OVERLAND PARK, KANSAS - The National Operating Committee on Standards for Athletic Equipment (NOCSAE) board of directors has approved the development of a revised football helmet standard that will require helmets to limit certain concussion causing forces.
The NOCSAE action to move forward the development of a more comprehensive helmet standard was taken on the heels of new NOCSAE-funded research which identified brain tissue response from a concussive event and the development of a new method to test helmets which replicates some of the rotational forces involved in a concussion.
NOCSAE's original football helmet standards, largely unchanged since 1976, have eliminated skull fractures in football. The revised standard will attempt to reduce concussion risk, which, studies show, have thus far largely eluded helmet manufacturers.
"The three directed research projects  presented at our winter meeting clarified those issues that the board felt were necessary to move forward with a revised standard," said NOCSAE Executive Director Mike Oliver. "While it is unlikely the concussion risk can ever be eliminated from sports, this revised football helmet standard should bring us closer to effectively addressing some of the forces associated with concussions."
The three research projects were recommended by the NOCSAE Scientific Advisory Committee ("SAC"), chaired by NOCSAE vice-president Dr. Robert Cantu, who has been driving NOCSAE's focus on concussion research since 1996. The SAC recommendations were based on specific science topics the committee felt would be most beneficial to the development of a concussion-specific standard.
"NOCSAE has been focused on sports-related concussions for more than 15 years, and has funded more than $8 million in concussion-specific research since 1996," said Dr. Cantu. "Based upon the research presented at this meeting, as well as all the concussion research that came before, I believe NOCSAE is finally at a point where we can revise our standard to incorporate the science and provide improved protection against concussions."
The revised standard will be considered for approval in June, and if approved, could be implemented as early as September 2015. According to NOCSAE, the revised standard would require football helmets certified to the NOCSAE standard to meet these new requirements. Compliance with current helmet safety standards requires helmets to pass tests involving multiple linear impacts, delivered in varying conditions, locations and strengths. The revised testing method will also evaluate a helmet's performance under a combination of rotational and linear forces associated with concussion-type injuries.
"Concussive and traumatic brain injuries can change or end an athlete's life. This horrible reality in sports has driven us for almost two decades to push science for an answer to sports concussion risk," said Dr. Thomas Gennarelli, Emeritus Professor of Neurosurgery, Medical College of Wisconsin. "That work has reached the point where we now have a scientific basis to address this risk through performance standards specific to concussion risk."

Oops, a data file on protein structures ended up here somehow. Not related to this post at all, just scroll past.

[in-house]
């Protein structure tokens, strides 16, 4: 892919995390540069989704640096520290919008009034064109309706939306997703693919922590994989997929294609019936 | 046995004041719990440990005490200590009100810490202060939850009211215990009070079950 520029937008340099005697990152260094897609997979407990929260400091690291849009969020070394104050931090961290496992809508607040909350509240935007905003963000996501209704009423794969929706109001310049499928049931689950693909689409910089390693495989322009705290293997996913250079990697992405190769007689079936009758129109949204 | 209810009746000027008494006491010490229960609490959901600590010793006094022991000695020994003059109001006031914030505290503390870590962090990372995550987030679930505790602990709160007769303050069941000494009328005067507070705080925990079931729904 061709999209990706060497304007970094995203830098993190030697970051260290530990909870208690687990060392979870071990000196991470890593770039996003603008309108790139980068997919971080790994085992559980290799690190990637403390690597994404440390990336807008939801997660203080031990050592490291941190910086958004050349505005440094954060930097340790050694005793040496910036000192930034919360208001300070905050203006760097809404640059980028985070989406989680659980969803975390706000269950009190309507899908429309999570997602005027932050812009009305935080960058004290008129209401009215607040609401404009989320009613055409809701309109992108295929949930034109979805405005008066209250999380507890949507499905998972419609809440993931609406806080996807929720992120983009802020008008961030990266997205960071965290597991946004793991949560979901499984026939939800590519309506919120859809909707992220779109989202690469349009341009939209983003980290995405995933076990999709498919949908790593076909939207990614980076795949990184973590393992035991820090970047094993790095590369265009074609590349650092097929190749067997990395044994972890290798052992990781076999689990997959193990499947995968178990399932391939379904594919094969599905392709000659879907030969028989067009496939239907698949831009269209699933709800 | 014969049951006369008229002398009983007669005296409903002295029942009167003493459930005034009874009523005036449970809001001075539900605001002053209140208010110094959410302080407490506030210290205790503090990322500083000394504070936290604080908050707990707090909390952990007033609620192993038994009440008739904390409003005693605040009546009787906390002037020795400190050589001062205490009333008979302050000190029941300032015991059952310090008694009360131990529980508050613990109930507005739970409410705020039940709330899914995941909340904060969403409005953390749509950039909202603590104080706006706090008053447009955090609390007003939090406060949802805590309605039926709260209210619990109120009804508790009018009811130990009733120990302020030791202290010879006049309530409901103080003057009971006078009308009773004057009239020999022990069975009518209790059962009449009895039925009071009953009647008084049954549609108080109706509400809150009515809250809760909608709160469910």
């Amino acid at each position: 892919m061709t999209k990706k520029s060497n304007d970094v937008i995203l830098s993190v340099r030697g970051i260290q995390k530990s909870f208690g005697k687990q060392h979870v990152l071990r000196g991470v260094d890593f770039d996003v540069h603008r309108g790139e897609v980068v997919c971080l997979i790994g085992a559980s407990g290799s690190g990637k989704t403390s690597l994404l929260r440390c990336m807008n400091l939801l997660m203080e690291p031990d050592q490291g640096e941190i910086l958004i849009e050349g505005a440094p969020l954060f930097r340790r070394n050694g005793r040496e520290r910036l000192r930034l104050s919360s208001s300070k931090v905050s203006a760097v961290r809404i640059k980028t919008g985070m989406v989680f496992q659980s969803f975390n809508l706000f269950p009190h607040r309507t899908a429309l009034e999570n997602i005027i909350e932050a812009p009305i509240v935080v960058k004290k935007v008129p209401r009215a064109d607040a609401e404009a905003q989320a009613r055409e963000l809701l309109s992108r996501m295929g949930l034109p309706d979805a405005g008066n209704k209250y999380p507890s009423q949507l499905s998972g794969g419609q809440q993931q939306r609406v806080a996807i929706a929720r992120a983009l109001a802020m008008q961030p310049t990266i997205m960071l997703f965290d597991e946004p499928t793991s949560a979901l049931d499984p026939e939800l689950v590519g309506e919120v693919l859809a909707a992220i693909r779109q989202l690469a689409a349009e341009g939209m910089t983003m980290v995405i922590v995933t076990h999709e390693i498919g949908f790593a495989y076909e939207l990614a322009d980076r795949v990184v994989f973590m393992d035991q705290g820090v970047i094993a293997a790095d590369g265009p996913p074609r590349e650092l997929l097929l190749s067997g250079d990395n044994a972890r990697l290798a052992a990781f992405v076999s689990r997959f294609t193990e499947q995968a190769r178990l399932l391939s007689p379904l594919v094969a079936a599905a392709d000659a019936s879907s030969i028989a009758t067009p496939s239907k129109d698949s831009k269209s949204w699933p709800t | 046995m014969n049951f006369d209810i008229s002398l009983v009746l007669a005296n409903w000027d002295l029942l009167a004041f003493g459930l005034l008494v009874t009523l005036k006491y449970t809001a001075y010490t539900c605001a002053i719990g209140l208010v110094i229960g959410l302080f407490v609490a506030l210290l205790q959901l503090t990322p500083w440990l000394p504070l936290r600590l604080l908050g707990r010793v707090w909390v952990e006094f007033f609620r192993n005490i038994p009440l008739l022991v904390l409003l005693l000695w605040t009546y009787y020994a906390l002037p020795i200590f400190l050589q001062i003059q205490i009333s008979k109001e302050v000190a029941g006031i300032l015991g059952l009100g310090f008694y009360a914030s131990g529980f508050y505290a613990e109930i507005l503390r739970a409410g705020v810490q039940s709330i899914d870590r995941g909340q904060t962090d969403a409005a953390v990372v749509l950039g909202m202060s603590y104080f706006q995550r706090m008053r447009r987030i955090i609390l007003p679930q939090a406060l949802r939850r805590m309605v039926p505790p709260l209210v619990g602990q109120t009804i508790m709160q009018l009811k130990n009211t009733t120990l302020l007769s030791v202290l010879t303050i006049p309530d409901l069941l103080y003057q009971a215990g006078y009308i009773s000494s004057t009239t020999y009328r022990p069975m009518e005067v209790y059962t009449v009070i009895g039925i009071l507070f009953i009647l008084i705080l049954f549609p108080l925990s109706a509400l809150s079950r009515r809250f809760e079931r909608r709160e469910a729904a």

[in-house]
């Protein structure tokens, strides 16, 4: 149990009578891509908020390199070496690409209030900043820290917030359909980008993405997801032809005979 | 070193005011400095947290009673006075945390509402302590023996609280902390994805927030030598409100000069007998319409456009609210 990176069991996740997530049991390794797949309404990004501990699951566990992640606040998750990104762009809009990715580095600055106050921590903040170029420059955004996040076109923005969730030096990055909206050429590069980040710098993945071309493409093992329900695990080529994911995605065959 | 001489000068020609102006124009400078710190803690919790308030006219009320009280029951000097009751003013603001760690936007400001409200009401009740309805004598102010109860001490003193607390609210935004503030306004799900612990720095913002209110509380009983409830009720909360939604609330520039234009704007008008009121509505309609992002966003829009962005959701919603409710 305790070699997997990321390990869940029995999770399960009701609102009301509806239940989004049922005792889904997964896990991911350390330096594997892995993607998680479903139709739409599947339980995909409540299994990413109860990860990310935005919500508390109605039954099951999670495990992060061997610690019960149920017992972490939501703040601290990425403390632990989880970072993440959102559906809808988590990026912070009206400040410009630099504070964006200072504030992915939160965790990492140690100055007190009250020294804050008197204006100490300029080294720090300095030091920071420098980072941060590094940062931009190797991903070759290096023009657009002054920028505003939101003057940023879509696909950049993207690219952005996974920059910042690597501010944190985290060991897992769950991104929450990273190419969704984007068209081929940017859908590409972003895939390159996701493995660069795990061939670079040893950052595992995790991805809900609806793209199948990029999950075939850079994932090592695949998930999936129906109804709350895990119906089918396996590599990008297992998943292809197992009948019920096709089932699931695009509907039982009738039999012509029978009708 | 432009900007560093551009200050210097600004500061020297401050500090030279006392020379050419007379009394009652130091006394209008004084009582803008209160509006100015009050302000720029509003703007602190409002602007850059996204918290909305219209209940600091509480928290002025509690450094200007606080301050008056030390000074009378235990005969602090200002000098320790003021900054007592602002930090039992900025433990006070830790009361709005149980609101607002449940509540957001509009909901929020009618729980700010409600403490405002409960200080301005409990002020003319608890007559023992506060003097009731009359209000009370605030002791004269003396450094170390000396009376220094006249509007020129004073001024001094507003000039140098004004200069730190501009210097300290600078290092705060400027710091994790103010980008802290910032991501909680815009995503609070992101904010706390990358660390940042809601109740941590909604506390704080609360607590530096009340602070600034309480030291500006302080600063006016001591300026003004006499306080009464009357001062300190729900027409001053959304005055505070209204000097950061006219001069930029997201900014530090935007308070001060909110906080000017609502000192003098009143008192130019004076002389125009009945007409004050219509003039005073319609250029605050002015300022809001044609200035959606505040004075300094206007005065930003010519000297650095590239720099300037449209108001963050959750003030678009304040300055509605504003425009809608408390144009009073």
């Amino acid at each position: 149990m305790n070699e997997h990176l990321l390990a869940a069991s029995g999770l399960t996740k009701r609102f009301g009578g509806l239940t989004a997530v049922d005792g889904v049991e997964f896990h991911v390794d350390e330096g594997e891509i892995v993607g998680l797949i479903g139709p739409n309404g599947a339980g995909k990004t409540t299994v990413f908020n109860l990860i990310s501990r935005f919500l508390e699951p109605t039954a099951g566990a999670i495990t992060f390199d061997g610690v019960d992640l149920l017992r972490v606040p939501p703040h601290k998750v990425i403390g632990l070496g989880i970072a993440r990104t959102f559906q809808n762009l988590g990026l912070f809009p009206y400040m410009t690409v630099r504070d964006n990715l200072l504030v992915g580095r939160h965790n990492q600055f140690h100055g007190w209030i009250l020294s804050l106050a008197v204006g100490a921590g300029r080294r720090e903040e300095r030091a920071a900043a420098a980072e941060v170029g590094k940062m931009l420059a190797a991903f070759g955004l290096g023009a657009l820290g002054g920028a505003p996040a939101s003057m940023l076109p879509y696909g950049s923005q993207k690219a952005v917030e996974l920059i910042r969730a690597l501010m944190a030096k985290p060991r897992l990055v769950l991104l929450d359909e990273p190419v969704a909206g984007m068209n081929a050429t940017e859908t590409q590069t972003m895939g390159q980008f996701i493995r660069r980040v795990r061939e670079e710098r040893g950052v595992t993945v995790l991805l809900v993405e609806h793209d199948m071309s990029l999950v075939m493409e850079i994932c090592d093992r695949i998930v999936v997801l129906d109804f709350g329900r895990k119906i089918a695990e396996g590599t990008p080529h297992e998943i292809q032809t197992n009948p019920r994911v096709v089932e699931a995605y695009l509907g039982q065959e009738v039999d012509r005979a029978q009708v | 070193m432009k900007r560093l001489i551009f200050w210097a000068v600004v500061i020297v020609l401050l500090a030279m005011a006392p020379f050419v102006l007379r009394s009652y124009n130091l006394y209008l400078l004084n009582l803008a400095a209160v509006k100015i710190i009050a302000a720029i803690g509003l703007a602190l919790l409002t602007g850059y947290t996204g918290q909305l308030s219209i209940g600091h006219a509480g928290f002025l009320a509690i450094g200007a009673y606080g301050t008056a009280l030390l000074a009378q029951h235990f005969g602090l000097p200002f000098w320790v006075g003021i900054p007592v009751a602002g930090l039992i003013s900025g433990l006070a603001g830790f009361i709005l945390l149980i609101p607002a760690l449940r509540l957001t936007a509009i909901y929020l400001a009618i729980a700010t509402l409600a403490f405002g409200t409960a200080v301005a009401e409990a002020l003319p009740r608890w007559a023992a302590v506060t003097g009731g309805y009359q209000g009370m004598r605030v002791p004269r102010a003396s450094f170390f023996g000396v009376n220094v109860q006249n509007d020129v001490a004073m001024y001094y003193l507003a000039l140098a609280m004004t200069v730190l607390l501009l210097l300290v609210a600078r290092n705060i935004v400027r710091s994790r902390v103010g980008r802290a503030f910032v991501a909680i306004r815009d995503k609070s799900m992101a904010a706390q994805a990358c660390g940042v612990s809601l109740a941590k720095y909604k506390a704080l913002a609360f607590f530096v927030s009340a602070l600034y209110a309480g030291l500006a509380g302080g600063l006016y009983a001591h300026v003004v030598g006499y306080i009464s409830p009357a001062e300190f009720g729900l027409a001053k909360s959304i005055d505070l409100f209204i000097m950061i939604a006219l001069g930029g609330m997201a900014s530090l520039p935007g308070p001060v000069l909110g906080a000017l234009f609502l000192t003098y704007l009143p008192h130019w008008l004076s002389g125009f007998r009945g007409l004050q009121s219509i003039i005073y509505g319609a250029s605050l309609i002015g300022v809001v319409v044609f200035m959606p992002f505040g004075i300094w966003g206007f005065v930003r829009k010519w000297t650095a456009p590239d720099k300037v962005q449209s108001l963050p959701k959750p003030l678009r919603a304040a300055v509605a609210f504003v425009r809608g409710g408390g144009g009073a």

"I am encouraged to see NOCSAE addressing concussions and moving forward with rotational acceleration," said Stefan Duma, a professor at Virginia Tech - Wake Forest University School of Biomedical Engineering and Sciences and a developer of the Virginia Tech Helmet Ratings,TM  a test of helmets in a laboratory environment intended to measure their effectiveness in reducing the forces that cause concussion, which NOCSAE in the past has criticized .
While NOCSAE has made substantial progress in expanding the scientific knowledge regarding sport-related concussions, more work is being done through additional grant funding. NOCSAE has approved two significant grants totaling over $530,000 to two university led two-year research programs, and a third grant is under additional review.
Dr. Margot Putukian, Director of Athletic Medicine at Princeton University, has been awarded a NOCSAE grant to study the effect of head impact biomechanics on short- and long-term neurological status in collegiate men's and women's lacrosse and soccer players. Her study will use a new head motion sensor patch from X2 Biosystems to better understand the forces and frequency of head impacts in lacrosse and soccer and to determine the necessity of additional protective equipment.
Assistant Professor Dr. Kristen Kucera of the University of North Carolina at Chapel Hill and the National Center for Catastrophic Sports Injury Research, earned a NOCSAE grant to expand research aimed at better documenting the epidemiology of catastrophic sport injuries. Her research will expand the current data collection surrounding catastrophic sport injuries by examining actual equipment used by the athlete during one of these events.
NOCSAE is an independent and nonprofit standard-setting body that aims to enhance athletic safety through scientific research and the creation of performance standards for protective equipment. It is the leading nongovernmental source for concussion-specific research funding in sports medicine and science.
"NOCSAE funded and supported research has brought us to a greater understanding of the science behind sport-related concussions, but more work is necessary to make sports safer for athletes. NOCSAE has been committed to concussion research for more than 15 years and will continue making further investments into concussion-related research, with the belief we can continue to improve athlete safety." said Oliver.